For individuals looking to create their own sustainable renaissance, filled with circular economic principles and all things environmentally friendly, one of the most important attributes to have is a compelling vision for the future. Ensuring organisations develop an authentic purpose that drives positive sustainability impacts is critical, but without an empowering vision that encourages employees and customers alike to aspire towards greater sustainability performance, the scale and impact of initiatives will always be greatly reduced.
The comprehensive vision Lorenzo had was arguably the main driver responsible for the Renaissance. Although it’s estimated that the Medici spent roughly $500 million USD in today’s wealth, the reason the Renaissance is so iconic to us now is because of the desire to make philanthropic efforts to promote philosophical values.
Considering the world’s economy is currently valued to be around about the $86 trillion USD mark, it’s fair to say that the potential availability of finance for sustainable measures isn’t the issue. It seems to me that what’s lacking is a shortage of inspiring, sustainable visions that mobilise the right people into action.
…without an empowering vision that encourages employees and customers alike to aspire towards greater sustainability performance, the scale and impact of initiatives will always be greatly reduced.

2. Develop creative examples of your vision based on systematic evidence

In case you’re wondering, the building in the banner image is The Duomo, Florence’s iconic cathedral.
Built in early 15th century, there’s no denying that it’s a staggeringly beautiful building. When you compare it to some of the buildings that are being erected around London at the moment, it really does put our 21st-century construction efforts to shame. If you’re like me and you’re also a complete layman when it comes to architecture, you’ll be looking at the shape and design of the building and wondering “how the @#$% did they build this?!”.
The truth is that everyone from artists and architects to philosophers and politicians from this period had a good deal of material to learn from and apply towards their goals for beautiful cities and wise societies. The Renaissance, meaning ‘rebirth’ in French, was a revival of Ancient Greek and Roman ideas and examples that came before. From the specific dimensions of a Corinthian column to Epicurean thoughts on how to live a rich and peaceful life, key Renaissance figures were on a philosophical mission to conduct research into systematised Classical ideas that had worked in the past, and apply their inspiration into practice, with artistic works and urban planning.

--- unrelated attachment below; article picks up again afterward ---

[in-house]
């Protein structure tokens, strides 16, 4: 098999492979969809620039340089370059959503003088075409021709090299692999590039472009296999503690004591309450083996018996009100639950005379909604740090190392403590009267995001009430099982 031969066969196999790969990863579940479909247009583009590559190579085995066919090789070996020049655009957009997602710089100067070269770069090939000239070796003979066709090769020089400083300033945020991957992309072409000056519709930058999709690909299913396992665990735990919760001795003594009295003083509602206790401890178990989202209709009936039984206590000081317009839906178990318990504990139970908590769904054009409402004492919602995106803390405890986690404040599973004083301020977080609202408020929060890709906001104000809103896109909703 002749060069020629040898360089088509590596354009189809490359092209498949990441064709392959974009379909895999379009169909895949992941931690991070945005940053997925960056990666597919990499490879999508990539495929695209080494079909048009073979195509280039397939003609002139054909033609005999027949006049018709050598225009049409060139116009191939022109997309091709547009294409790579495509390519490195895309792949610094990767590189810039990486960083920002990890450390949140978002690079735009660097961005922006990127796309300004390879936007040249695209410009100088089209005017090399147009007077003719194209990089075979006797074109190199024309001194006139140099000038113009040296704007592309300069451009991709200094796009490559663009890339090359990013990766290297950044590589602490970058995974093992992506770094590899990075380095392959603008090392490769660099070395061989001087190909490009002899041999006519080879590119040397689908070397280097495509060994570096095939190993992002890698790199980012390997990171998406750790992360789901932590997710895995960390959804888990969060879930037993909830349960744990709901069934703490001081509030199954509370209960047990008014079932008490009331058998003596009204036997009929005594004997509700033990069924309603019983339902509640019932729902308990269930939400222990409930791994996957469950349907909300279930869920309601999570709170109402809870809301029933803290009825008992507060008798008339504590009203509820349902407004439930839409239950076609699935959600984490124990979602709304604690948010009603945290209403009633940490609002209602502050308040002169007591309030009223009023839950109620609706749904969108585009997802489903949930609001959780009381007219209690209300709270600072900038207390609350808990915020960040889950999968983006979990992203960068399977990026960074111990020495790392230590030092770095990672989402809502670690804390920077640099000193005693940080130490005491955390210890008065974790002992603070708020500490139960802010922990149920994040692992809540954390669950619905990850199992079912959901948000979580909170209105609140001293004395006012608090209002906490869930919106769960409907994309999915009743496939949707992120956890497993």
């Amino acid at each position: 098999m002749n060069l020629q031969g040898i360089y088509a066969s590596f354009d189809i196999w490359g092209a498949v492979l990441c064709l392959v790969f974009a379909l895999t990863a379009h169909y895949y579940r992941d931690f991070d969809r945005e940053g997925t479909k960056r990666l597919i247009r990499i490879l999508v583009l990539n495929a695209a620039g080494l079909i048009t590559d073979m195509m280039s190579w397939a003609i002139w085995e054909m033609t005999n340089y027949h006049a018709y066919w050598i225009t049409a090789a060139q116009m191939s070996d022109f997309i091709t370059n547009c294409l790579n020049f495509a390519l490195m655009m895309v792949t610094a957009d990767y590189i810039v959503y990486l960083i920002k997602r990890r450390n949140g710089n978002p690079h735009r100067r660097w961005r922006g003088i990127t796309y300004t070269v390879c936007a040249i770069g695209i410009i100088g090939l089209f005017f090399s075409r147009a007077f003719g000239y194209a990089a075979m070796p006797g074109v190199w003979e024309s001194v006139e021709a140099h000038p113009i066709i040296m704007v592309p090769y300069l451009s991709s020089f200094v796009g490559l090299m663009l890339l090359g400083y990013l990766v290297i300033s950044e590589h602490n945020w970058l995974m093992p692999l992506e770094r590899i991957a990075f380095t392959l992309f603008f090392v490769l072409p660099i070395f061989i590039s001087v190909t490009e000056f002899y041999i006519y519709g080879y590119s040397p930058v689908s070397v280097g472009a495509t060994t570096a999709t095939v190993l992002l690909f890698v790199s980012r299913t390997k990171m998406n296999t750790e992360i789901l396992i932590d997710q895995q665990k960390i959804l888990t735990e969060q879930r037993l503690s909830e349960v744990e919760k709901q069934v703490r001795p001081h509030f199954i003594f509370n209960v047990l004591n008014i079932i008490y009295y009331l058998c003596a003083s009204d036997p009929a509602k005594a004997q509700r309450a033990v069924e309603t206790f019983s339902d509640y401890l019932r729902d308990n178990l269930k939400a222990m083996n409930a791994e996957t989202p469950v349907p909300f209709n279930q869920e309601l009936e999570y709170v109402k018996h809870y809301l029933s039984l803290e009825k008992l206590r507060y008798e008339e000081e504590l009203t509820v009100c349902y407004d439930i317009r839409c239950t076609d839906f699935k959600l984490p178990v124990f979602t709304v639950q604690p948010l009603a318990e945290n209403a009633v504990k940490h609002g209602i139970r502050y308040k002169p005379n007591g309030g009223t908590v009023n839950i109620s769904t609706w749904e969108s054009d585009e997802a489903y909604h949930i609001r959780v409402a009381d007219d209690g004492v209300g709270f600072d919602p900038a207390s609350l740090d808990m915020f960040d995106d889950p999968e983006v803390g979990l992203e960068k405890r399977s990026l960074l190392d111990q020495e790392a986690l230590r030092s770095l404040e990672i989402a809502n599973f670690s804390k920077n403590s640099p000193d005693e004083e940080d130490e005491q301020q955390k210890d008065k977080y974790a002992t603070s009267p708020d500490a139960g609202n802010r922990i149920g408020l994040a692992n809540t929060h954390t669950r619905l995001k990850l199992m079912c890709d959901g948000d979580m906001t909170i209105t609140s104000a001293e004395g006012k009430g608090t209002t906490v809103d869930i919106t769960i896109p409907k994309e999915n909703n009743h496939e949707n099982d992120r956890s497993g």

While it’s perhaps a little unfair to compare your average business strategy to a Renaissance masterpiece, there are some practical lessons we can take away from the period. When it comes to designing a sustainability action plan, build credibility into your plan by ensuring practical consistency with benchmarks from leading sustainability leaders in the industry, as well as adhering with recommendations from the globe’s scientific communities and recognised sustainability organisations.
Granted, your action plan may not be as stunning as a painting by Raphael, but with a little effort, your consistency and progression against key sustainability targets might just cause some inspiration for the next generation.
Align your organisation’s efforts with proven methods to improve sustainability performance by:
  • aligning objectives with those of the UN Sustainable Development Goals (SDGs);
  • tracking and measuring progress with climate science metrics such as science-based targets; and
  • ensuring transparent communications through standardised reporting systems.
  • 3. Harness the power of advertising to make behaviours more attractive and desirable

    Beautiful stuff sells.
    All marketers and advertisers know this very well. When it comes to marketing a particular product, service or belief, if you can make it irresistibly desirable, chances are you’ll have a line of people wanting to buy into whatever you’re selling.
    It might surprise you to learn, but the Renaissance artists were arguably some of the best advertisers ever to have existed.